Australian biotech firm to begin testing Alzheimer's vaccine

Testing is expected to begin soon on a new vaccine developed by Affiris, an Austrian biotechnology firm, to fight Alzheimer's.

Approximately 420 patients will take part in clinical trials in Austria, Croatia, Czech Republic, France, Germany and Slovakia, Affiris said in a statement.

The vaccine, dubbed AD02, developed in conjunction with GlaxoSmithKline, has already been tested for safety and tolerability over the past year. The newly announced clinical trials will now test the vaccine's efficacy. Results are expected as early as 2010.

AD02 works by preventing the build up of beta-amyloid plaques in the brain that cause the degradation of nerve cells and are believed to be crucial in causing Alzheimer's disease.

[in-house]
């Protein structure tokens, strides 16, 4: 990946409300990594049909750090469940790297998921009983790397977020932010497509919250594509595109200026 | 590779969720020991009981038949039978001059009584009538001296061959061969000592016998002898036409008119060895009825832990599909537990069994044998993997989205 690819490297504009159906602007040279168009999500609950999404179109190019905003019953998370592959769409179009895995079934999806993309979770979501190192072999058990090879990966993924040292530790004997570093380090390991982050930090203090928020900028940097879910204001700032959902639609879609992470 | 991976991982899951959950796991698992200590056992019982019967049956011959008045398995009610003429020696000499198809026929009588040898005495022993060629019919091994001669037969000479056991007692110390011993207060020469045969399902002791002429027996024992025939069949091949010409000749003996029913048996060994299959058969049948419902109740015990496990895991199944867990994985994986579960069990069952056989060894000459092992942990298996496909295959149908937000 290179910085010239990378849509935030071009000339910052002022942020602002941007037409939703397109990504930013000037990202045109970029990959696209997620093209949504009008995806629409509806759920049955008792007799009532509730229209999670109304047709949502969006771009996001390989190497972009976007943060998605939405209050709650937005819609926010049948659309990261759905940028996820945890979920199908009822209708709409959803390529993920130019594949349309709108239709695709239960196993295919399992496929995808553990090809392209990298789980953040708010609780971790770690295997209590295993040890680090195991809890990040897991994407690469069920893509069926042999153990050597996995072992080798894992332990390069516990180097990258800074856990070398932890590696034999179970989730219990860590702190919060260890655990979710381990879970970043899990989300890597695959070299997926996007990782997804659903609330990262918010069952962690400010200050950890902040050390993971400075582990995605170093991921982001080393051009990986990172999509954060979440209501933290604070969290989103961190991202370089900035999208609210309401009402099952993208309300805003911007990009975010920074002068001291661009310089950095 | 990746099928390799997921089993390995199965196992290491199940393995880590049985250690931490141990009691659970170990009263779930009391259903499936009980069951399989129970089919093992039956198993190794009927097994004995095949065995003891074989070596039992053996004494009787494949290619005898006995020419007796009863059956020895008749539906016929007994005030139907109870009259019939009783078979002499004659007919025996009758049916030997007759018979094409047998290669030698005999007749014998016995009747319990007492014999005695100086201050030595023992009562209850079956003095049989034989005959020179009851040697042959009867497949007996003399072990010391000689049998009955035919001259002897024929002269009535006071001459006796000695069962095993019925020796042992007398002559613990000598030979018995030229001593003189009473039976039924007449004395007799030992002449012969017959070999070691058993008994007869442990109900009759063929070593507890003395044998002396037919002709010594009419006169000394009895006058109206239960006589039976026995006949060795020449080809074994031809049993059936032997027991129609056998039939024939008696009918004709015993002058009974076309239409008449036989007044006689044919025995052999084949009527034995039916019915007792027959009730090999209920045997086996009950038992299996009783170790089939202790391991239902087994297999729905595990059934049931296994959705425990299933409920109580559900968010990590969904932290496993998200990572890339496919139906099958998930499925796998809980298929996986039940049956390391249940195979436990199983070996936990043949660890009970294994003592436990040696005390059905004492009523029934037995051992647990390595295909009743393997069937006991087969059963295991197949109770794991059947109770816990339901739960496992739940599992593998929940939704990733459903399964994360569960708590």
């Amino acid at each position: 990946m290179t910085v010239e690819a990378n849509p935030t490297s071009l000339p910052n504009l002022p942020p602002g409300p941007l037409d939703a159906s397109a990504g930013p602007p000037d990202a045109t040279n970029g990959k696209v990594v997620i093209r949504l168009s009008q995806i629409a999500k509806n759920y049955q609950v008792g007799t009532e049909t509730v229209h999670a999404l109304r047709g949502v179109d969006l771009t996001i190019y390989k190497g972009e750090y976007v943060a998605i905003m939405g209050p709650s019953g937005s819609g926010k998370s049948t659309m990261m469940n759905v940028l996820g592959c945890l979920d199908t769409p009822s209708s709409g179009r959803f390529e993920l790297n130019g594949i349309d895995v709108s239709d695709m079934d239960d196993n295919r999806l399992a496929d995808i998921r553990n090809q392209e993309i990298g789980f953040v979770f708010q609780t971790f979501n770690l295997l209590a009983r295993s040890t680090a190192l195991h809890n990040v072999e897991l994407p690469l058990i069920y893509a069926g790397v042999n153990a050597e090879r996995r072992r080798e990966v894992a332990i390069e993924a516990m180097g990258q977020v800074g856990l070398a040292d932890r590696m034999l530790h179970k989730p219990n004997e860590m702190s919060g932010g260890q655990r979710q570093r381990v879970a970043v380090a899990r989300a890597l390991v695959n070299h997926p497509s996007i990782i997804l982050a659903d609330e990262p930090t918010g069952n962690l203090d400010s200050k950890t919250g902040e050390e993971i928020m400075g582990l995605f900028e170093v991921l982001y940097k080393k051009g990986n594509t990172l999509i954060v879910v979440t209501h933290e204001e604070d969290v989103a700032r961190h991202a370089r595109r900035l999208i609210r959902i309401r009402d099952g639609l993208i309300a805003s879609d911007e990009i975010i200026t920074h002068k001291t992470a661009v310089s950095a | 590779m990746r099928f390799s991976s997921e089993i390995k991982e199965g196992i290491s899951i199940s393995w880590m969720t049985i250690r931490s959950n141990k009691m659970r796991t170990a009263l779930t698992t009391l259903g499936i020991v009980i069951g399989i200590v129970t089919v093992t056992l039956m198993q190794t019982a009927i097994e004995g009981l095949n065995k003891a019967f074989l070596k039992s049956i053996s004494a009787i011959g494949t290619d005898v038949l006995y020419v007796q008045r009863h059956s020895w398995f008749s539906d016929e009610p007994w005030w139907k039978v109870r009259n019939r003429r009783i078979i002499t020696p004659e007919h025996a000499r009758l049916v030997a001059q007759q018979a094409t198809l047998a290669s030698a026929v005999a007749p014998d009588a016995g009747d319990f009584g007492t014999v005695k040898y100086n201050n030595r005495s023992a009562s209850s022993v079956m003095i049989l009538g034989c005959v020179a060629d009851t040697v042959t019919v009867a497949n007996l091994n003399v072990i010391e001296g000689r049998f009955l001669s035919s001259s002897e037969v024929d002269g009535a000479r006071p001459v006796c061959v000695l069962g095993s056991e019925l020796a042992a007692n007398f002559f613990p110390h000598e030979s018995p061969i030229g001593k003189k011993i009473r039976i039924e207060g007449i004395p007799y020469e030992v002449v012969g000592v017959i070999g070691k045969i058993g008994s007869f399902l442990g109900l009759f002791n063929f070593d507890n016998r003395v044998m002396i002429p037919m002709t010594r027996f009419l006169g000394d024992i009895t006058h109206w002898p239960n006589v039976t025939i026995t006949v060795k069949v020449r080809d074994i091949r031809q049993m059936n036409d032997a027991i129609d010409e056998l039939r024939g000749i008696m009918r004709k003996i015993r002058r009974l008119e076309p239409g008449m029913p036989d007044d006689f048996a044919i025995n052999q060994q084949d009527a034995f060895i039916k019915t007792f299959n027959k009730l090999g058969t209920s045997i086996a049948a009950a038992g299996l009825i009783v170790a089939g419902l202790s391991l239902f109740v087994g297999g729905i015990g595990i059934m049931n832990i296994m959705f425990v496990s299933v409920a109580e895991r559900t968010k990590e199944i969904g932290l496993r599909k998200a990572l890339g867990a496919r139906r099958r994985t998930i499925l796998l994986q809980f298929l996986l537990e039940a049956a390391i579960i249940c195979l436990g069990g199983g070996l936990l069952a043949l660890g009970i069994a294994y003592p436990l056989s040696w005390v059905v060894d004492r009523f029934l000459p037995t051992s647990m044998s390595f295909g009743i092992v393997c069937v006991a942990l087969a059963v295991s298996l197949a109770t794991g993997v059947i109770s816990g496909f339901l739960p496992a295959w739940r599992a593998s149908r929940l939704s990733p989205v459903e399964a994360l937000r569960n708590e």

Affiris' vaccine counters this build up by attacking the plaques by producing more antibodies, Till Jelitto, a spokesman for Affiris, told AFP.

The antibodies, Tillet said, attack only the part of the beta-amyloid protein responsible for the plaques, reducing the risk for patients as the protein also exists in healthy individuals.

Currently, the vaccine is therapeutic, which means it is aimed at treating patients previously affected by the disease. If positive results are found, however,t he vaccine could work as a preventative.

Other Alzheimer's disease vaccines have been tested before AD02, with testing of a 2001 vaccine in the U.S. and Europe cut short after serious side effects were found. Another vaccine was tested in Sweden in 2005.